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One in three GPs back A&E charges, increasing obesity in the developing world and how shingles before you are 40 raises the risk of stroke

A round-up of the health news headlines on Friday 3 January

Should patients be charged for using A&E? That’s the question on many of the front pages this morning, with widespread coverage of a Doctors.net.uk poll of more than 800 GPs which found that a third support a small charge.

The Daily Mirror says that many GPs believe making patents pay up to £10 each time they visit an A&E department would slash the numbers visiting with minor complaints; the Independent though points out that GPs who supported the move also said that the fee should be refunded if the attendance at A&E was found to be necessary.

The Daily Mail warns that ‘the findings will prompt anger among members of the public who feel they have no choice but to go to casualty because they can’t see their GP - especially at evenings and weekends’. It goes on to quote Pulse’s story yesterday about a dozen GP practices in London facing breach of contract notices for closing early over Christmas.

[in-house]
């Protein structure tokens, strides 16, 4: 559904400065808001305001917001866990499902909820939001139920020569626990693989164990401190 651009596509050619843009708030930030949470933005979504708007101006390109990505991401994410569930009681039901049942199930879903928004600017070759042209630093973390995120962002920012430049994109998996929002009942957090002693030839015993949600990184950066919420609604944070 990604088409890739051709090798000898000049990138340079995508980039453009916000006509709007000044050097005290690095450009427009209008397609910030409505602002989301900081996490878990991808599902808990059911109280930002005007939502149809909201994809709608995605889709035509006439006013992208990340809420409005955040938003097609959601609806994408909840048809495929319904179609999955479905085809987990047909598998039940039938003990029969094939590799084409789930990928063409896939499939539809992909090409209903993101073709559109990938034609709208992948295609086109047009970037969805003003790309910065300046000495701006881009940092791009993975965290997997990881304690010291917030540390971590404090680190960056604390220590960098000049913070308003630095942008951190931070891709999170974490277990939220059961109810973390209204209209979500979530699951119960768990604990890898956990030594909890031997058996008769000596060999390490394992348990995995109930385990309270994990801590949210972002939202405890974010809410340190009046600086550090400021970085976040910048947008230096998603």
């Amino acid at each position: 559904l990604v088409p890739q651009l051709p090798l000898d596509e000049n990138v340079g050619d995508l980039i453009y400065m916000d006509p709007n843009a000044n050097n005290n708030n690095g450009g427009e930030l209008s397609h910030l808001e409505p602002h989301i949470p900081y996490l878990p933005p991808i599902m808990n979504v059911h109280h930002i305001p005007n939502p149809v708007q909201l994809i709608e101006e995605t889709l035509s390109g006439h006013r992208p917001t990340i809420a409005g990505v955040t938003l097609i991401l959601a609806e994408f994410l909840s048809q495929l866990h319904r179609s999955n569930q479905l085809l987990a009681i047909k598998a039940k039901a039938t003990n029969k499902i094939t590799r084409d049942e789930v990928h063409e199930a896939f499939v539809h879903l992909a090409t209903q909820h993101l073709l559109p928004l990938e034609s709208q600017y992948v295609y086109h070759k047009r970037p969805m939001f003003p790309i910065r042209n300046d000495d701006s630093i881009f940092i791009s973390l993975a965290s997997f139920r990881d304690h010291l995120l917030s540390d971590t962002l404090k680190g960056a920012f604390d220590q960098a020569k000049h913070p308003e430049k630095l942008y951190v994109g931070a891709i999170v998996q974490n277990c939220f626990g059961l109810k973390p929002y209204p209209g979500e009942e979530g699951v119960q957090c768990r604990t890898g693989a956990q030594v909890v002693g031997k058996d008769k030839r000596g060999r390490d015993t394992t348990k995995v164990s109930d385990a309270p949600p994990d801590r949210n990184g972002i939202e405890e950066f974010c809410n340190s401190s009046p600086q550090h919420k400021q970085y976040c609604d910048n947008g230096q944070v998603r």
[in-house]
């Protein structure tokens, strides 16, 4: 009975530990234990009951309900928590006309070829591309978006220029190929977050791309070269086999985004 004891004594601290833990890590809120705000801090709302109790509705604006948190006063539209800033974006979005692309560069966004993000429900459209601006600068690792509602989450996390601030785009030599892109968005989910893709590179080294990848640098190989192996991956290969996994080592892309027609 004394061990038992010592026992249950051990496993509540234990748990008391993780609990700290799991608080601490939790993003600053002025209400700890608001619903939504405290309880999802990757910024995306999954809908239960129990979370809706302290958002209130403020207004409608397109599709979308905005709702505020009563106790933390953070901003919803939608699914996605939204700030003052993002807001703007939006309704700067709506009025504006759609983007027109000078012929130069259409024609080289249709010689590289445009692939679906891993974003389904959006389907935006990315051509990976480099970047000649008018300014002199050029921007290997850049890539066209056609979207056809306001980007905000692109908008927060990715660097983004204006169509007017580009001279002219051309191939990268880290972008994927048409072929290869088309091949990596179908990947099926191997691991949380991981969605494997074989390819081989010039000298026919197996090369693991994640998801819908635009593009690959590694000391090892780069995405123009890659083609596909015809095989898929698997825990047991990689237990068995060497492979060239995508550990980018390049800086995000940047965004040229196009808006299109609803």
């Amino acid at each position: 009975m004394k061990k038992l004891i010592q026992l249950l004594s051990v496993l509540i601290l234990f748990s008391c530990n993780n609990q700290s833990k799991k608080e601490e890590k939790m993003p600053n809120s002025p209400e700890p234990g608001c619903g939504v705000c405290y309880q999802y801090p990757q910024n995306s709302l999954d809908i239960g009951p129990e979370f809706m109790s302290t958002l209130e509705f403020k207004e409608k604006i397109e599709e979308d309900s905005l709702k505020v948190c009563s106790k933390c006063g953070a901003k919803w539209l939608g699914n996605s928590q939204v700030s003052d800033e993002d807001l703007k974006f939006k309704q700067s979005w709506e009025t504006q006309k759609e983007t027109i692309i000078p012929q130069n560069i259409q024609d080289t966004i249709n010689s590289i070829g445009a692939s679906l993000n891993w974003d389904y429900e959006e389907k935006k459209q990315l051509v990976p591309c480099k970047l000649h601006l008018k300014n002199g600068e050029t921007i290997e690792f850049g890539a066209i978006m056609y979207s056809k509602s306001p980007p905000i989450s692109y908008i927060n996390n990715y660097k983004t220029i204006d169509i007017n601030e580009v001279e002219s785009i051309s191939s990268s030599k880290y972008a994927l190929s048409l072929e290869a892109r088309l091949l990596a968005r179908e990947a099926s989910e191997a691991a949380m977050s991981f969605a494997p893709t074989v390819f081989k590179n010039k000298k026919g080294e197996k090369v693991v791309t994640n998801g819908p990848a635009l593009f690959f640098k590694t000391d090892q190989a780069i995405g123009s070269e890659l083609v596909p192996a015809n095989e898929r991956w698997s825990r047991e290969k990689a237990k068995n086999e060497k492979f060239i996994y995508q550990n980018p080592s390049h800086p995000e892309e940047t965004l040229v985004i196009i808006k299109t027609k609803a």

The BBC reports that the number of overweight adults in the developing world has almost quadrupled since 1980 and now stands at almost one billion.

The Overseas Development Institute - a think tank - has published a report laying out the scale of the global obesity crisis and warning that 34% of adults across the world had a BMI of more than 25 in 2008.

A ‘damning report’ by the Public Accounts Committee into clinical trials is covered in the Independent, with MPs concluding that drug companies ‘routinely and legally’ withhold the results of trials. According to the report, ‘trials which gave a favourable verdict’ were ‘about twice as likely to be published as trials giving unfavourable results’.

And finally, the Daily Mail covers a study published in the online journal Neurology which found that suffering a bout of shingles before you are 40 is linked to a 74% increased risk of stroke and a 50% increased risk of heart attack.

The study’s author, University College London’s Dr Judith Breuer, said: ‘Anyone with shingles, and especially younger people, should be screened for stroke risk factors.’

 

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